“If you’re looking for a family friendly, endearing and well-paced show, then CPM’s ‘Singin’ in the Rain, Jr.’ fits the bill.” – Regina Rose.
Synopsis: The “Greatest Movie Musical of All Time” is faithfully and lovingly adapted by Broadway legends Betty Comden and Adolph Green, from their original award-winning screenplay in Singin’ in the Rain JR. Hilarious situations, snappy dialogue and a hit-parade score of Hollywood standards make Singin’ in the Rain JR. a guaranteed good time for performers and audience members alike.
2. Native Gardens at Arena Stage.
“Blake Robison directed this play with quick comedic timing and utter sweetness.” – Elle Marie Sullivan.
Synopsis: Good fences make good neighbors … right? From the outrageous mind of playwright Karen Zacarías (Destiny of Desire) comes this hot new comedy about the clash of class and culture that pushes well-meaning neighbors over the edge. Tania, a very pregnant Ph.D. candidate, and Pablo, her rising attorney husband, move next door to Virginia and Frank, a deep-rooted D.C. couple with an impeccably trimmed backyard. But when a questionable fence line puts a prize-worthy garden in jeopardy, neighborly rivalry escalates into an all-out border dispute, challenging everyone’s notions of race, privilege and where to draw the line on good taste.
3. The Christians at Baltimore Center Stage.
“Lucas Hnath paired with the direction of Hana Sharif offers us a dual perspective that is nothing short of amazing.” – Alisa L Brock.
Synopsis: Does absolute tolerance require tolerance of the intolerant? Can a divided head find a way to lead? When the stakes are eternity, what happens if your pastor is wrong? These are the questions that arise in a present-day American megachurch in The Christians, a new play about the seemingly insurmountable distance that exists when people of the same religion hold different beliefs. Stunning in its theatricality, this production will feature multiple choirs from area churches. Prescient in its investigation of the commercialization of religion, this play spotlights the sensitive and challenging obstacles of all successful organizations.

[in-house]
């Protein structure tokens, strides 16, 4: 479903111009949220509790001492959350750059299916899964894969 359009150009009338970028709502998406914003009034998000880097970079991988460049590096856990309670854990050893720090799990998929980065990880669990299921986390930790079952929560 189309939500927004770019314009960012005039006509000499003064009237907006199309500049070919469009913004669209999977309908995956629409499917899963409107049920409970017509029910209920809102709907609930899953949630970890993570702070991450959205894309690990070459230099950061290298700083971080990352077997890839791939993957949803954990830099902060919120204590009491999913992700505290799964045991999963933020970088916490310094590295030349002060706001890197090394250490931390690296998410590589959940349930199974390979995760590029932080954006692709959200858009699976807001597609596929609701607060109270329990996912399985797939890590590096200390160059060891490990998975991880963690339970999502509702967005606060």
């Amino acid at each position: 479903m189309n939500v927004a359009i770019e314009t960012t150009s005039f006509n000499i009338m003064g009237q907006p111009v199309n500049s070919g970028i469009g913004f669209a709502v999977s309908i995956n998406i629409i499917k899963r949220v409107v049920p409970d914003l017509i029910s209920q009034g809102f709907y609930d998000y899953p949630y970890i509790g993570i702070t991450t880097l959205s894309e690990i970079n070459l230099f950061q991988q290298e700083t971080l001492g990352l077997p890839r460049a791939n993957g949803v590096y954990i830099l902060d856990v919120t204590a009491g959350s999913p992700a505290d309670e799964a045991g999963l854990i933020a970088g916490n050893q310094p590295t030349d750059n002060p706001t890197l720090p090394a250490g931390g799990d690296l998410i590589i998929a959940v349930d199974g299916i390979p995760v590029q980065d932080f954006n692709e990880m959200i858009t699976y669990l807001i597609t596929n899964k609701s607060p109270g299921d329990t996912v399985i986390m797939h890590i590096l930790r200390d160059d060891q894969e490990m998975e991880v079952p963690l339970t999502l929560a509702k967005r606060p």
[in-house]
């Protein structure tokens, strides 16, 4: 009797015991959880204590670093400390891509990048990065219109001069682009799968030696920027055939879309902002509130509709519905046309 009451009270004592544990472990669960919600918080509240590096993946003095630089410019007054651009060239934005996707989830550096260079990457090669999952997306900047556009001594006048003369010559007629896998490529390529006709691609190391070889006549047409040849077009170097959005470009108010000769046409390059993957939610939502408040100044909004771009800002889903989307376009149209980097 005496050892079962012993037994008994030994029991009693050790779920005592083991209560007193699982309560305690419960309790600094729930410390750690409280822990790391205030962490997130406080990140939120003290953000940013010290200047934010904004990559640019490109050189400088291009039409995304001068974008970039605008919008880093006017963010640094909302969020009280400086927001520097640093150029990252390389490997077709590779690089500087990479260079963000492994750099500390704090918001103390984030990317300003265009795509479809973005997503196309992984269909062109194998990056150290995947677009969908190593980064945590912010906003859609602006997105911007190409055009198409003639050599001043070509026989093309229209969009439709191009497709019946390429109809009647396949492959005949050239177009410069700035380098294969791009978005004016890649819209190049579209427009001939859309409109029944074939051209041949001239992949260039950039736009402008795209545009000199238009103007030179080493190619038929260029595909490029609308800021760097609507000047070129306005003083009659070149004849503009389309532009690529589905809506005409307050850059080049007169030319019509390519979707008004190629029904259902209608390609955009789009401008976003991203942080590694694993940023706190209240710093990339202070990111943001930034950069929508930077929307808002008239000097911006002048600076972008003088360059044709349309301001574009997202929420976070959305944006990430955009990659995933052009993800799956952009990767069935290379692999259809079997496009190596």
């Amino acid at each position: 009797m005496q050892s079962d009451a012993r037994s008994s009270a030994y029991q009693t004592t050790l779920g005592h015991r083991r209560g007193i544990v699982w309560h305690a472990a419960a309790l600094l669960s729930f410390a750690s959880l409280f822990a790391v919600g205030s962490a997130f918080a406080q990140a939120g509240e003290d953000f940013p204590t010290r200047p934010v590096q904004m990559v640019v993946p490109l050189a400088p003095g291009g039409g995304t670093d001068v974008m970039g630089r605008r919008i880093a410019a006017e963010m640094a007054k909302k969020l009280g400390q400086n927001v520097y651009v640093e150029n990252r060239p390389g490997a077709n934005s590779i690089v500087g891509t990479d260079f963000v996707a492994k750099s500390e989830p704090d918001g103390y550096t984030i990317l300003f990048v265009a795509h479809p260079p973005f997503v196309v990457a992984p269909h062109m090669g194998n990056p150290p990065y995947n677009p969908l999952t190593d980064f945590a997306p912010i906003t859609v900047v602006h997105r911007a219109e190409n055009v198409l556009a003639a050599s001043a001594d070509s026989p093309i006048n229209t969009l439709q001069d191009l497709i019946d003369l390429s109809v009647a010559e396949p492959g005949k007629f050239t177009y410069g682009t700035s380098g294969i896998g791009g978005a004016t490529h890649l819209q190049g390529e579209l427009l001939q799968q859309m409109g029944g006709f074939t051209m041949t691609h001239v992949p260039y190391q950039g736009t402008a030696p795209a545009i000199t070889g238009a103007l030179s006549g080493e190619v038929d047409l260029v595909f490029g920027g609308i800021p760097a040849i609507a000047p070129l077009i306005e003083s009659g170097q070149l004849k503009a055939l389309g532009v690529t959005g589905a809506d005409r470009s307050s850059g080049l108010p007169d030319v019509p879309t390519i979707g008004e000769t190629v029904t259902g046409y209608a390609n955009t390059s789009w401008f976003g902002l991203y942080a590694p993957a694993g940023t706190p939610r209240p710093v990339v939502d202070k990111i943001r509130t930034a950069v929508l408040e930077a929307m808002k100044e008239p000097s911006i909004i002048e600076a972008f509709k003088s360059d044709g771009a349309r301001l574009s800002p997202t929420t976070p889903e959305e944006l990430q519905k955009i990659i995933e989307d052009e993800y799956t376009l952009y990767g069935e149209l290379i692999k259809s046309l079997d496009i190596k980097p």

4. Deathtrap at Silver Spring Stage.
“…a comedy-thriller with some unexpected surprises and a few hearty laughs.” – Mark Beachy.
Synopsis: Ingeniously constructed play offers a rare and skillful blending of two priceless theatrical ingredients: gasp-inducing thrills and spontaneous laughter. Dealing with the devious machinations of a writer of thrillers whose recent offerings have been flops, and who is prepared to go to any lengths to improve his fortunes, Deathtrap provides twists and turns and sudden shocks in such abundance that audiences will be held spellbound until the very last moment.
5. Bridges of Madison County at Red Branch Theatre.
“…packs an emotional punch that can leave you breathless.” – Timoth David Copney.
Synopsis: Francesca Johnson, a beautiful Italian woman who married an American soldier to flee war-ravaged Italy, looks forward to a rare four days alone on her Iowa farm when her family heads to the 1965 State Fair. When ruggedly handsome, National Geographic photographer, Robert Kincaid, pulls into her driveway seeking directions, though, what happens in those four days may very well alter the course of Francesca’s life.